"Let the wicked forsake his way and the unrighteous man his thoughts: and let him return unto the Lord, and He will have mercy upon him; and to our God, for He will abundantly pardon." Isaiah 55:7.

2. The power of sin.

Romans 8:7 "The carnal mind is enmity against God: for it is not subject to the law of God, neither indeed can be."

If God pardoned a man for the sins of the past and did not save him from the power of sin, and then allowed the man to live forever, He would have an everlasting sinner, wouldn't He? This is just what God will not permit. Sinful man was driven from the tree of life lest he should eat and live forever (Genesis 3:22-23). It is not enough merely to have a boat to keep from sinking. We must have strength to row upstream lest we drift until we plunge over sin's great Niagara to eternal destruction. The whole current of our thinking and the swift-moving stream of our restless souls need to be changed to flow God-ward. Do you not, even now, sense a great need of more power in your life? God will supply you with this much-needed power.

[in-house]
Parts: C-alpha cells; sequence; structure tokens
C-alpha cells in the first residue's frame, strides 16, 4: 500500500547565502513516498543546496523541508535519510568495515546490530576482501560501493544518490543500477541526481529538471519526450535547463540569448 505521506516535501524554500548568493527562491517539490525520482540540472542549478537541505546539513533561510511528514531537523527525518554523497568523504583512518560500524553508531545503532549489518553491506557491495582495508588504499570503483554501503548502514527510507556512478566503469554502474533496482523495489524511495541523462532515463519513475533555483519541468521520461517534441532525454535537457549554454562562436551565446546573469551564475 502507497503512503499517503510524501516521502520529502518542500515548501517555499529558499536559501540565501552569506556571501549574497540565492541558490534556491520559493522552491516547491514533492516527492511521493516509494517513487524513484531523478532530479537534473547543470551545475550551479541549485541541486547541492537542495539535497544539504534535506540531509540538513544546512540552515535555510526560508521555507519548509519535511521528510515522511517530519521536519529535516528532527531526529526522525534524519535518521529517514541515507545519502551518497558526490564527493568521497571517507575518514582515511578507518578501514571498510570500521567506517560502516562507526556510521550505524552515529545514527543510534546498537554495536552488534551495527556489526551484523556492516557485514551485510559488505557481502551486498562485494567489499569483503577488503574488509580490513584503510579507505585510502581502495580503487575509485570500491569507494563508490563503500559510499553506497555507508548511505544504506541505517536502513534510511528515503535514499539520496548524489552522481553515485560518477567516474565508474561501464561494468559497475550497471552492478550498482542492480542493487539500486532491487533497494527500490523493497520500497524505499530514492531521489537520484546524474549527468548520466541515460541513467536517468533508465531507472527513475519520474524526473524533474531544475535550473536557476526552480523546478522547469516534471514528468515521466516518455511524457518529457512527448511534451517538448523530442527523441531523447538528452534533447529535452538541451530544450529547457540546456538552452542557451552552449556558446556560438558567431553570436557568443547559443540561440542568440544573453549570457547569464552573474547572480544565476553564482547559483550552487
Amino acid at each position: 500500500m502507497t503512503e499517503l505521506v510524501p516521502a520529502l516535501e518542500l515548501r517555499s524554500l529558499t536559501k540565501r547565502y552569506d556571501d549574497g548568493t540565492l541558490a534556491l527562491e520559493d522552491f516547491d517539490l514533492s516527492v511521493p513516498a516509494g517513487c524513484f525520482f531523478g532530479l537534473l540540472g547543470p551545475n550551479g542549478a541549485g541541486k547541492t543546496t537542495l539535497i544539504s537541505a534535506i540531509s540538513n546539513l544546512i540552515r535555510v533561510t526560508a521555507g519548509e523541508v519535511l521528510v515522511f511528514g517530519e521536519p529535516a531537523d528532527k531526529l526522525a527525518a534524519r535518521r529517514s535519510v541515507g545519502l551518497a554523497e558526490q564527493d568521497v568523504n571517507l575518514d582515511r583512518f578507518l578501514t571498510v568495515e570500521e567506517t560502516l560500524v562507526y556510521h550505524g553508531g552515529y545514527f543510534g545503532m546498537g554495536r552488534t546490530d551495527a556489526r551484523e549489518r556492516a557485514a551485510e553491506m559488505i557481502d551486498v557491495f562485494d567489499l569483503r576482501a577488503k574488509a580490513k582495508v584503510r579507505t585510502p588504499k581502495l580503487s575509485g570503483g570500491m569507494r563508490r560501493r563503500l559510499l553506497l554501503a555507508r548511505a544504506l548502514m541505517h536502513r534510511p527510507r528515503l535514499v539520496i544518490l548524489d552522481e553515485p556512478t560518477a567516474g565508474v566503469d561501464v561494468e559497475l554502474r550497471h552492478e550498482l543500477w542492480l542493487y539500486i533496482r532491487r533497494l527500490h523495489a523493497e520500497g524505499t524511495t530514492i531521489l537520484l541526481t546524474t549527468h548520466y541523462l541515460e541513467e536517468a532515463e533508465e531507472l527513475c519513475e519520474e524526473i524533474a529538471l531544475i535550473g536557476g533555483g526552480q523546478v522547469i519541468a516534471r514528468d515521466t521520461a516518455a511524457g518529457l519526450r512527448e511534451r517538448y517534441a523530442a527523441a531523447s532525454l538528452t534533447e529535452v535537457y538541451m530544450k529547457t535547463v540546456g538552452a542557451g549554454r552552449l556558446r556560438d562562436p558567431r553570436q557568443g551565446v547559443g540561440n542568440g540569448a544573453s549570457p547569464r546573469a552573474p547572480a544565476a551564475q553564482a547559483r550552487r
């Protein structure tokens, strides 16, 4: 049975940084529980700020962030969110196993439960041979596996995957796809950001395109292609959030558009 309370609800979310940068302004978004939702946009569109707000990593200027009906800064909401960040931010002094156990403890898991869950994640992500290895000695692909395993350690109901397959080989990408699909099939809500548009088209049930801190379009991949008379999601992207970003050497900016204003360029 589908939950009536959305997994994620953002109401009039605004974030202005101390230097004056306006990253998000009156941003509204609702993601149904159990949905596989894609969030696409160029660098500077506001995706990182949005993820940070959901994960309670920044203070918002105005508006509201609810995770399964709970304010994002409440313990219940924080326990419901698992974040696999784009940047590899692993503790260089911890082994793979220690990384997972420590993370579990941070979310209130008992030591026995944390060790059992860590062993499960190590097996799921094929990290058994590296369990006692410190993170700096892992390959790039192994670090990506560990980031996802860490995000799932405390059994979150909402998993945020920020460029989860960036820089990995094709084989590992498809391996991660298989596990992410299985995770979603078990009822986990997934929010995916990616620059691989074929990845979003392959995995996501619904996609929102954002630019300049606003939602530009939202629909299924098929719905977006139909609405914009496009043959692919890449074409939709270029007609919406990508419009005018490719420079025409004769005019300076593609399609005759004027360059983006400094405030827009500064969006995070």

3. The presence of sin.

Romans 16:20 "The God of peace shall bruise Satan under your feet shortly."

This test means that sin and its originator, Satan, shall be put down forever. And death shall be "destroyed" (1 Corinthians 15:26). There shall be no more sin or suffering. God saves us from the presence of sin and creates a new world of righteousness for us (2 Peter 3:13). This is God's final act of salvation.


Man is unable to atone for the sins of the past.

Romans 3:20 "By the deeds of the law, there shall no flesh be justified in His sight: for by the law is the knowledge of sin:'

Man is like a criminal who has violated the law and is doomed to die, and there is nothing he can do for himself. "By the deeds of the law there shall no flesh be justified."

His promises to do good cannot save him. And, even if he could live without sin in the future, he still has upon him the guilt of all the sins he has committed in the past. He is like a person who owes a huge grocery bill. He promises to pay cash from now on. But this will not pay the back debt, will it? So far as human prospects go, man is hopelessly in debt and hopelessly lost.

Jeremiah 13:23 "Can the Ethiopian change his skin, or the leopard his spots? then may ye also do good, that are accustomed to do evil."

Sinfulness is a part of our very nature, like the Ethiopian's skin or the spots of a leopard. Paul said: